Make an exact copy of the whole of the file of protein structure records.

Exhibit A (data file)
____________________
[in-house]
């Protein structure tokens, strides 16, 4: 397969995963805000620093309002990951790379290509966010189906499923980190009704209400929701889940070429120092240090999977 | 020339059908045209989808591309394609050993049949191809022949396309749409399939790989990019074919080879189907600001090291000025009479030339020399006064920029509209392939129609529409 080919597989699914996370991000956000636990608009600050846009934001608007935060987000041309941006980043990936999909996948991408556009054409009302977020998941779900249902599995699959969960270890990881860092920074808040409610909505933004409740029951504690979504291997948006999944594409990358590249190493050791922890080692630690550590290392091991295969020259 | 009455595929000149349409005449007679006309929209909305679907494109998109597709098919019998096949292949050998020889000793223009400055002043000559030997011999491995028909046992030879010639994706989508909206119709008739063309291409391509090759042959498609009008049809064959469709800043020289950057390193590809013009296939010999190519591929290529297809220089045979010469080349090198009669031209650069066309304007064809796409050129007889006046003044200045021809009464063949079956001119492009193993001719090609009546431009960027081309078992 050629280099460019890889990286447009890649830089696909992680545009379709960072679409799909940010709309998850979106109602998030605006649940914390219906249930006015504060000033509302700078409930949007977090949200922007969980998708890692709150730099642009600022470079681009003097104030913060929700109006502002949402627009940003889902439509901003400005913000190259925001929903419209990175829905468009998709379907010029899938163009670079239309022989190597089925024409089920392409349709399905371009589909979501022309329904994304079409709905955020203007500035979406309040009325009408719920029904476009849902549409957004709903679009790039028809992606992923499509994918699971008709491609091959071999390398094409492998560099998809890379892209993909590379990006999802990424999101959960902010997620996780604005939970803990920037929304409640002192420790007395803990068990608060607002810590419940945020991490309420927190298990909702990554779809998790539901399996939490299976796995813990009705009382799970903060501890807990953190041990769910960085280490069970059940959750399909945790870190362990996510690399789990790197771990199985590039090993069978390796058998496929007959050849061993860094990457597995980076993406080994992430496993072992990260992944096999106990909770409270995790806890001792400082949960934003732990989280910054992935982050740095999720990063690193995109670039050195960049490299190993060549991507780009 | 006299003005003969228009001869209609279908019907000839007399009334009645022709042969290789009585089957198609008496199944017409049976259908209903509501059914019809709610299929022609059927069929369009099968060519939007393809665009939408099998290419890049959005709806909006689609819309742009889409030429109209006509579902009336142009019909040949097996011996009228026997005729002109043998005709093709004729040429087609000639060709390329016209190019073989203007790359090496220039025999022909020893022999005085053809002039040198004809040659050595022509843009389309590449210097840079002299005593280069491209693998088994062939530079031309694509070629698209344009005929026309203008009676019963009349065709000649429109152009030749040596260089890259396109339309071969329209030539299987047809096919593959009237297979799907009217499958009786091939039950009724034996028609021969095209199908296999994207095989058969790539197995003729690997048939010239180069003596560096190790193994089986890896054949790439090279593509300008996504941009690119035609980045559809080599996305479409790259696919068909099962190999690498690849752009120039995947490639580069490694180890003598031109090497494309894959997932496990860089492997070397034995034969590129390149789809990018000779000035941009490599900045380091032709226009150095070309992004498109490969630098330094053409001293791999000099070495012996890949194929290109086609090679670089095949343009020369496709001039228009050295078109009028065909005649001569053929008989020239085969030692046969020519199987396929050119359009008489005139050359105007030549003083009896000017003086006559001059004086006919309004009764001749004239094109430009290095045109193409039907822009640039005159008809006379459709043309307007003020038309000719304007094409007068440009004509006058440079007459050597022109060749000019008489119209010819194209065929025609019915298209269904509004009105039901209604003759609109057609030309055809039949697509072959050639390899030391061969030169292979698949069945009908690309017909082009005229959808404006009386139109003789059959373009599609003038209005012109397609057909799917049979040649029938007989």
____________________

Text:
[in-house]
């Protein structure tokens, strides 16, 4: 397969995963805000620093309002990951790379290509966010189906499923980190009704209400929701889940070429120092240090999977 | 020339059908045209989808591309394609050993049949191809022949396309749409399939790989990019074919080879189907600001090291000025009479030339020399006064920029509209392939129609529409 080919597989699914996370991000956000636990608009600050846009934001608007935060987000041309941006980043990936999909996948991408556009054409009302977020998941779900249902599995699959969960270890990881860092920074808040409610909505933004409740029951504690979504291997948006999944594409990358590249190493050791922890080692630690550590290392091991295969020259 | 009455595929000149349409005449007679006309929209909305679907494109998109597709098919019998096949292949050998020889000793223009400055002043000559030997011999491995028909046992030879010639994706989508909206119709008739063309291409391509090759042959498609009008049809064959469709800043020289950057390193590809013009296939010999190519591929290529297809220089045979010469080349090198009669031209650069066309304007064809796409050129007889006046003044200045021809009464063949079956001119492009193993001719090609009546431009960027081309078992 050629280099460019890889990286447009890649830089696909992680545009379709960072679409799909940010709309998850979106109602998030605006649940914390219906249930006015504060000033509302700078409930949007977090949200922007969980998708890692709150730099642009600022470079681009003097104030913060929700109006502002949402627009940003889902439509901003400005913000190259925001929903419209990175829905468009998709379907010029899938163009670079239309022989190597089925024409089920392409349709399905371009589909979501022309329904994304079409709905955020203007500035979406309040009325009408719920029904476009849902549409957004709903679009790039028809992606992923499509994918699971008709491609091959071999390398094409492998560099998809890379892209993909590379990006999802990424999101959960902010997620996780604005939970803990920037929304409640002192420790007395803990068990608060607002810590419940945020991490309420927190298990909702990554779809998790539901399996939490299976796995813990009705009382799970903060501890807990953190041990769910960085280490069970059940959750399909945790870190362990996510690399789990790197771990199985590039090993069978390796058998496929007959050849061993860094990457597995980076993406080994992430496993072992990260992944096999106990909770409270995790806890001792400082949960934003732990989280910054992935982050740095999720990063690193995109670039050195960049490299190993060549991507780009 | 006299003005003969228009001869209609279908019907000839007399009334009645022709042969290789009585089957198609008496199944017409049976259908209903509501059914019809709610299929022609059927069929369009099968060519939007393809665009939408099998290419890049959005709806909006689609819309742009889409030429109209006509579902009336142009019909040949097996011996009228026997005729002109043998005709093709004729040429087609000639060709390329016209190019073989203007790359090496220039025999022909020893022999005085053809002039040198004809040659050595022509843009389309590449210097840079002299005593280069491209693998088994062939530079031309694509070629698209344009005929026309203008009676019963009349065709000649429109152009030749040596260089890259396109339309071969329209030539299987047809096919593959009237297979799907009217499958009786091939039950009724034996028609021969095209199908296999994207095989058969790539197995003729690997048939010239180069003596560096190790193994089986890896054949790439090279593509300008996504941009690119035609980045559809080599996305479409790259696919068909099962190999690498690849752009120039995947490639580069490694180890003598031109090497494309894959997932496990860089492997070397034995034969590129390149789809990018000779000035941009490599900045380091032709226009150095070309992004498109490969630098330094053409001293791999000099070495012996890949194929290109086609090679670089095949343009020369496709001039228009050295078109009028065909005649001569053929008989020239085969030692046969020519199987396929050119359009008489005139050359105007030549003083009896000017003086006559001059004086006919309004009764001749004239094109430009290095045109193409039907822009640039005159008809006379459709043309307007003020038309000719304007094409007068440009004509006058440079007459050597022109060749000019008489119209010819194209065929025609019915298209269904509004009105039901209604003759609109057609030309055809039949697509072959050639390899030391061969030169292979698949069945009908690309017909082009005229959808404006009386139109003789059959373009599609003038209005012109397609057909799917049979040649029938007989």